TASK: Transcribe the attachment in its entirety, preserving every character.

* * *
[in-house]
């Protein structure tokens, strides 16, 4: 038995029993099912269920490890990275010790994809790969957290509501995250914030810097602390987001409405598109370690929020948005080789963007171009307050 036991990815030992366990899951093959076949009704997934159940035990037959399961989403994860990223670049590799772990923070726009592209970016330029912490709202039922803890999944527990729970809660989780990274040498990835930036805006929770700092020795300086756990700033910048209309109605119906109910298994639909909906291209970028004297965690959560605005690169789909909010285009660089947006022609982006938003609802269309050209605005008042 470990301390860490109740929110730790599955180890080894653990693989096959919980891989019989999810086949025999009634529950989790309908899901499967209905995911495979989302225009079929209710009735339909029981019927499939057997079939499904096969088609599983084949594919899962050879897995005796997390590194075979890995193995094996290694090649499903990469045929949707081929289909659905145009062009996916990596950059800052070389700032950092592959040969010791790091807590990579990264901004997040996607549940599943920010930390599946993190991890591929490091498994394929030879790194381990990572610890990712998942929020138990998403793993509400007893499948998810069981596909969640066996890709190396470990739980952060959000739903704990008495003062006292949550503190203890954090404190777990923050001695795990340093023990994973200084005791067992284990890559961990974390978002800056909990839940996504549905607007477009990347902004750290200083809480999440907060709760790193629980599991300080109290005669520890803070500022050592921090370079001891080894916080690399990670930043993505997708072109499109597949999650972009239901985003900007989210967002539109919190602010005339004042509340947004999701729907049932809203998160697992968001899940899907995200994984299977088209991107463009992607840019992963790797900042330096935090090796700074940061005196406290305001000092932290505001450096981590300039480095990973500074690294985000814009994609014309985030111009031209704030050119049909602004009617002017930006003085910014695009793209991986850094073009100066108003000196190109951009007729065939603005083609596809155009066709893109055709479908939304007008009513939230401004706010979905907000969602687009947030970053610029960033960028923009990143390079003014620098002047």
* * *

[in-house]
């Protein structure tokens, strides 16, 4: 038995029993099912269920490890990275010790994809790969957290509501995250914030810097602390987001409405598109370690929020948005080789963007171009307050 036991990815030992366990899951093959076949009704997934159940035990037959399961989403994860990223670049590799772990923070726009592209970016330029912490709202039922803890999944527990729970809660989780990274040498990835930036805006929770700092020795300086756990700033910048209309109605119906109910298994639909909906291209970028004297965690959560605005690169789909909010285009660089947006022609982006938003609802269309050209605005008042 470990301390860490109740929110730790599955180890080894653990693989096959919980891989019989999810086949025999009634529950989790309908899901499967209905995911495979989302225009079929209710009735339909029981019927499939057997079939499904096969088609599983084949594919899962050879897995005796997390590194075979890995193995094996290694090649499903990469045929949707081929289909659905145009062009996916990596950059800052070389700032950092592959040969010791790091807590990579990264901004997040996607549940599943920010930390599946993190991890591929490091498994394929030879790194381990990572610890990712998942929020138990998403793993509400007893499948998810069981596909969640066996890709190396470990739980952060959000739903704990008495003062006292949550503190203890954090404190777990923050001695795990340093023990994973200084005791067992284990890559961990974390978002800056909990839940996504549905607007477009990347902004750290200083809480999440907060709760790193629980599991300080109290005669520890803070500022050592921090370079001891080894916080690399990670930043993505997708072109499109597949999650972009239901985003900007989210967002539109919190602010005339004042509340947004999701729907049932809203998160697992968001899940899907995200994984299977088209991107463009992607840019992963790797900042330096935090090796700074940061005196406290305001000092932290505001450096981590300039480095990973500074690294985000814009994609014309985030111009031209704030050119049909602004009617002017930006003085910014695009793209991986850094073009100066108003000196190109951009007729065939603005083609596809155009066709893109055709479908939304007008009513939230401004706010979905907000969602687009947030970053610029960033960028923009990143390079003014620098002047």